Overcoming barriers to immunization in India requires community outreach

Recent surveys have found that nationally, only 61% of children aged 12 months to 23 months have received all 6 vaccines included in India’s Universal Immunization Program (UIP). Some surveys have reported even lower figures, especially in specific regions of the country.

Key Point: Bringing immunization delivery points into the community and providing better monitoring of vaccine-preventable diseases and immunizations could help raise the routine immunization rate in India. The vast majority of unimmunized children are in 6 states, with half of them in Uttar Pradesh alone. Physicians can play a leadership role by educating parents and government officials.

The UIP program was more successful in its first decade, which ended in 1995. At that time, immunization levels were estimated at 70% to 85%. The problem is particularly serious in 6 states that contribute to 80% of the 8.1 million unimmunized children in India. More than half of these children are in Uttar Pradesh and Bihar.

In one study conducted in 225 villages in Uttar Pradesh, one of the major barriers to immunization was[s2If !is_user_logged_in()]…

[/s2If][s2If is_user_logged_in()] education: family members, especially elders, often did not believe in vaccination. Fewer than 20% of women surveyed said that they thought vaccinations could protect against whooping cough, tuberculosis, and diphtheria. Parental opposition also centers on fears of potential side effects, and there is a lack of knowledge about where to get vaccinated.

Other challenges to universal routine immunization are systemic, including shortages of supplies, lack of training, vacant staff positions, lack of supervision and monitoring, and lack of coordination.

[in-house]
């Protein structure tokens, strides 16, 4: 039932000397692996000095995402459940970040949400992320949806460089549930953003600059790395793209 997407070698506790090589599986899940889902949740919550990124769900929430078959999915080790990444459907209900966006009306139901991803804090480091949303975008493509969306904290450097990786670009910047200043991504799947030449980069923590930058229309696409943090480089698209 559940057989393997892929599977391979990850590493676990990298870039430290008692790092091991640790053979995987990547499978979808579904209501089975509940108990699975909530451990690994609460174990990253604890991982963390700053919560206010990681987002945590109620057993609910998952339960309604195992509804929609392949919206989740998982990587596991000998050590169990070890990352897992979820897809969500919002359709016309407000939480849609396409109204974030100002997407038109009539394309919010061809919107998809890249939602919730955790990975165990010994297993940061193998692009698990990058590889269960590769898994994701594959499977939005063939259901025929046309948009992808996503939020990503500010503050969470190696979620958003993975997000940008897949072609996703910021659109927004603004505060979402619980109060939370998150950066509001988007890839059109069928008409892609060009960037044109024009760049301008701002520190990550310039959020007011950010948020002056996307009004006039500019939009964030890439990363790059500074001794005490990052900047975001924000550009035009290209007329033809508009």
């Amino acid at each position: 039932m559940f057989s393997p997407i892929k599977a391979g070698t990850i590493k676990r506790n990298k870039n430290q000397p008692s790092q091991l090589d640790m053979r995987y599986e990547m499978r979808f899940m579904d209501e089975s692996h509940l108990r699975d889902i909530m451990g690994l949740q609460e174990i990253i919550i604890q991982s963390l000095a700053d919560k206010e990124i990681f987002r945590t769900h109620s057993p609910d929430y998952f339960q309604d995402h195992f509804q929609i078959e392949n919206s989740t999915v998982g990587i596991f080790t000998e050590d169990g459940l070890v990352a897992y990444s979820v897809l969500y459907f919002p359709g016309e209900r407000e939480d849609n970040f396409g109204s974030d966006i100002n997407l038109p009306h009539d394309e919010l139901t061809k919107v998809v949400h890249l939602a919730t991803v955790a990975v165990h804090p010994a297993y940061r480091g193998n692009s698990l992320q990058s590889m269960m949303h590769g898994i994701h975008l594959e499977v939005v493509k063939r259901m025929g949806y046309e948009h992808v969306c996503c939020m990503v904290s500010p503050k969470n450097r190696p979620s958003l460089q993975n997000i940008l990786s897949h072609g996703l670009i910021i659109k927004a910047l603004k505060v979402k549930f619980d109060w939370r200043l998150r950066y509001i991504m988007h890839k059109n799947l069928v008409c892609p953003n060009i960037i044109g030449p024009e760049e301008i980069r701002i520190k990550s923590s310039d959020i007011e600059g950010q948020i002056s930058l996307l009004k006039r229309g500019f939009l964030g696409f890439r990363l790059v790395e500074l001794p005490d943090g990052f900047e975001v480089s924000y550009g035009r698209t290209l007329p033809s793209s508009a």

Finally, there is a weak surveillance system for vaccine-preventable diseases in India, leading to a misperception by parents and caregivers that these diseases aren’t a public health problem. With no diagnostic tools for some diseases, and a lack of baseline surveillance data, it’s difficult to monitor the effectiveness of vaccination, Vipin M. Vashishtha, MD, FIAP, wrote in his Indian Pediatrics Perspectives article focusing on this topic. Vashishtha is director and consultant pediatrician, Mangla Hospital & Research Center, Shakti Chowk, Bijnor, India.

The solution lies in “bringing immunization closer to the communities,” he wrote, emphasizing the importance of district authorities being involved. In rural and remote areas, Vashishtha recommends more delivery points for immunization, and in urban areas, especially slums, immunization booths could be utilized. Discussions are ongoing about making immunization a prerequisite to be admitted to school—something that would have to be accomplished by legislation.

UNICEF, the World Health Organization, and other partners called for a “Reaching Every District” approach in 2002, which has been successful wherever introduced. India could utilize the same approach, calling it “Reaching Every Community,” wrote Vashishtha. “Developments in vaccines and immunization provide us with tremendous opportunities to impact the health of our populations, particularly the health of poor and marginalized communities who carry a disproportionate burden of disease,” he concluded. “To be successful in the future, we must tackle the technical, logistics, political and social obstacles that are hampering progress in reaching every child with available vaccines.”

Source: Vashishtha VM. Status of immunization and need for intensification of routine immunization in India. Indian Pediatr. 2012;49(5):357-361.

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